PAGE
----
ESI Team

How AI Fuels the Future of Work

June 28, 2023
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On the 25th episode of Enterprise Software Innovators, hosts Evan Reiser (Abnormal Security) and Saam Motamedi (Greylock Partners) talk with Paul Chapman, VP of Business Strategy at Cisco. Cisco is a leading global networking equipment, software, and services provider. In addition to Cisco, Paul's experience spans various industries and leading companies, including HP Enterprise and Box. In this conversation, Paul shares his perspective on AI, how technology will transform the future of work, and hard-fought lessons on innovation that have stuck with him throughout his career.

Like many forward-thinking technology executives, Paul is energized by the latest step changes in AI and its positive impacts on the future of work. Despite the challenges of the early pandemic, a new remote work paradigm has emerged, with AI technology playing a critical role in enabling streamlined and high-quality collaboration tools. Paul describes how AI enables suboptimal network connections not to be a hindrance: "We're able to take things now like a high definition video that cannot be sent over a low latency, low bandwidth network, we're able to use neural networks to take this downgraded video and with AI, replace the pixels that are missing and regenerate a higher quality video than the original one was recorded in." As these technologies continue to evolve, teams from across the globe can interact and collaborate with increasing ease.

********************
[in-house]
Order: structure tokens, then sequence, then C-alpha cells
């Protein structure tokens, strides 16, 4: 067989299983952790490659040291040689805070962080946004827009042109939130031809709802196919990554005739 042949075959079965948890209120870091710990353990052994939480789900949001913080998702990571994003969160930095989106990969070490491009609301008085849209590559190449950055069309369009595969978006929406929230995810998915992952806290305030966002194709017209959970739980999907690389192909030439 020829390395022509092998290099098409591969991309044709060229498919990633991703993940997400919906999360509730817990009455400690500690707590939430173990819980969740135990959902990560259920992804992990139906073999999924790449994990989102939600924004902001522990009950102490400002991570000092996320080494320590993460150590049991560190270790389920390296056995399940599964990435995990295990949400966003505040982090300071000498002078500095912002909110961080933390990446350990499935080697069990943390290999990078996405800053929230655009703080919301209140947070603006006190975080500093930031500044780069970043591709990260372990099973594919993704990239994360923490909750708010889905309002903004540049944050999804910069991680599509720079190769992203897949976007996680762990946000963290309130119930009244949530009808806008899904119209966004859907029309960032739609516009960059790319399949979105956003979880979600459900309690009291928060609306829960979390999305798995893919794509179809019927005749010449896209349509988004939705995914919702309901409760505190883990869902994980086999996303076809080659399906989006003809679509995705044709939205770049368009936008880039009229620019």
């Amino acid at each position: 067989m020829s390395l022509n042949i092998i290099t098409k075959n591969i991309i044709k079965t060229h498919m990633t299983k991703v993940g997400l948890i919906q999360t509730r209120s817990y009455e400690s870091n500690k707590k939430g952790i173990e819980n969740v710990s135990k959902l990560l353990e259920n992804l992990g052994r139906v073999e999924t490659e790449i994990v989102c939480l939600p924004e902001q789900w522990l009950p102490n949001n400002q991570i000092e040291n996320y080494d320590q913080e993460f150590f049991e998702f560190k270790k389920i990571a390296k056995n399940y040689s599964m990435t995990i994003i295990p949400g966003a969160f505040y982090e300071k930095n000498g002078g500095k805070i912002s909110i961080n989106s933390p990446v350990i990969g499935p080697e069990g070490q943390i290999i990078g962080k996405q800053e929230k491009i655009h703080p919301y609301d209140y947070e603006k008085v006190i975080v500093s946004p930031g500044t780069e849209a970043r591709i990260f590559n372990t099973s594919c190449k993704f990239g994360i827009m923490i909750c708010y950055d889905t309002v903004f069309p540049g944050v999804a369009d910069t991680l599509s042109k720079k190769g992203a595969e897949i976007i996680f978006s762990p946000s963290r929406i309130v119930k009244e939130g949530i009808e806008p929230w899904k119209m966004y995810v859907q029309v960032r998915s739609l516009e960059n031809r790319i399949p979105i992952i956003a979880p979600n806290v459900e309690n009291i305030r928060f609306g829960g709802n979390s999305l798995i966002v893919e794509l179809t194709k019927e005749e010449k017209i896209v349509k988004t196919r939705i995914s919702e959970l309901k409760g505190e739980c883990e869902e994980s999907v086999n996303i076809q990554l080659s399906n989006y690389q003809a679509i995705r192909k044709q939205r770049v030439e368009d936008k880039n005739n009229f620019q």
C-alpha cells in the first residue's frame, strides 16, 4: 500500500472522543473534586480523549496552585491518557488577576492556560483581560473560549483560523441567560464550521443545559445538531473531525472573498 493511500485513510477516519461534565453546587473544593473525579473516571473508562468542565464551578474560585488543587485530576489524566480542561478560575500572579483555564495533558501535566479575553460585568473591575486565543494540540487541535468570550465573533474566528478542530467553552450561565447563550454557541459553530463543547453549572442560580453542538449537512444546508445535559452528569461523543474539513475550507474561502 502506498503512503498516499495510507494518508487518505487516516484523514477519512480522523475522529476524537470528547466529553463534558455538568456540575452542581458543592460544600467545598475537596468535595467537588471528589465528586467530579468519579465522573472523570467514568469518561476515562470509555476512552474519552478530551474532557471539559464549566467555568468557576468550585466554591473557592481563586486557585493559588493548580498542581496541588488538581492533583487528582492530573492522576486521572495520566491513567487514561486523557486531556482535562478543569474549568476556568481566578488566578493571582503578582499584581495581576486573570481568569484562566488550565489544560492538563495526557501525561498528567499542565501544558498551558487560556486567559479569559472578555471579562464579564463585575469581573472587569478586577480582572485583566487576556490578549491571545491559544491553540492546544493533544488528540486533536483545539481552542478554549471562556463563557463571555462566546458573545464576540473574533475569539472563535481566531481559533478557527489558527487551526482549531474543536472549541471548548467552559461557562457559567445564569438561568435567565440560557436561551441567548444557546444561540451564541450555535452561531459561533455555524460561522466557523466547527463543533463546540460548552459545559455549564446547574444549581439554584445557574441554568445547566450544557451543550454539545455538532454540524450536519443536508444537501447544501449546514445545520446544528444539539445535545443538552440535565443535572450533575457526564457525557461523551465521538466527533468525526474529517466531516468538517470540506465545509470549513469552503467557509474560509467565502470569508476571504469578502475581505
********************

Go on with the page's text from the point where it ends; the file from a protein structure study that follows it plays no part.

Three years removed from the pandemic, it's clear that with the rise of remote work and more flexibility around hybrid roles, companies looking to keep some employees in the office must reimagine these spaces. As we've heard from previous ESI guests, the future of commercial real estate relies on technological advancements, and Paul recognizes that the advent of 'smart buildings' will undoubtedly play an essential role in making the office what he calls 'a magnet and not a mandate.' From a technology perspective, Paul shares the next generation of buildings is harnessing various technology to make office workers more comfortable and, in turn, more productive: "...the amount of sensors and intelligence we can now get from buildings in terms of how they're being used, [helps us] make decisions around how we think about sustainability and occupancy. [For example], we can adjust the thermal temperature based upon [sensing] the number of people in a room. All these things now are programmable into buildings." 

In his current role at Cisco and prior CIO roles at HP Enterprise and Box, Paul has had a front-row seat to driving innovation and using technology to "take the work out of work." While at Box, he recalls implementing a new 2FA process that saved employees many hours of password resetting while creating a more frictionless experience. Since Box's clients are large companies with reams of sensitive data, security is always a top priority. As Paul describes it, "The problem is that when you go to reset your password, you have to typically enter an IT help desk ticket or go into some portal. We automated the two-factor authentication such that if we picked up that somebody had logged themselves out, we would send them a push to say, 'Did you lock yourself out? Do you want us to reset your password?' That one simple example saved hundreds of hours every year."  It's an important lesson all CIOs can relate to. Sometimes the best innovations aren't from the shiny new toys and most bleeding-edge tech. Instead, simple uses of existing technology and improved processes can often have an outsized impact.

Listen to Paul's episode here and read the transcript here.